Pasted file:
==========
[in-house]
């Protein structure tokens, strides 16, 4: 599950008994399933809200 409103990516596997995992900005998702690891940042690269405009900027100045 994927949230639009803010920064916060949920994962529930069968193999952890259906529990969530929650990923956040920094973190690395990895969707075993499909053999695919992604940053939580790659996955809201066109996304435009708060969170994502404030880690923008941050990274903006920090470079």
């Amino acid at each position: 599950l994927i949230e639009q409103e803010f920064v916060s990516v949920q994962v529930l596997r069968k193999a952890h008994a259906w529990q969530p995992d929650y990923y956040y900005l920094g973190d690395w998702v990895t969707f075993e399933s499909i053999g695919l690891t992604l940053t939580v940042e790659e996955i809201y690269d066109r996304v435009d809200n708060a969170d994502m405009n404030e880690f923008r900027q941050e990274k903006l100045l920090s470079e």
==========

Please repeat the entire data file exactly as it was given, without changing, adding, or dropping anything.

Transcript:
[in-house]
């Protein structure tokens, strides 16, 4: 599950008994399933809200 409103990516596997995992900005998702690891940042690269405009900027100045 994927949230639009803010920064916060949920994962529930069968193999952890259906529990969530929650990923956040920094973190690395990895969707075993499909053999695919992604940053939580790659996955809201066109996304435009708060969170994502404030880690923008941050990274903006920090470079």
């Amino acid at each position: 599950l994927i949230e639009q409103e803010f920064v916060s990516v949920q994962v529930l596997r069968k193999a952890h008994a259906w529990q969530p995992d929650y990923y956040y900005l920094g973190d690395w998702v990895t969707f075993e399933s499909i053999g695919l690891t992604l940053t939580v940042e790659e996955i809201y690269d066109r996304v435009d809200n708060a969170d994502m405009n404030e880690f923008r900027q941050e990274k903006l100045l920090s470079e």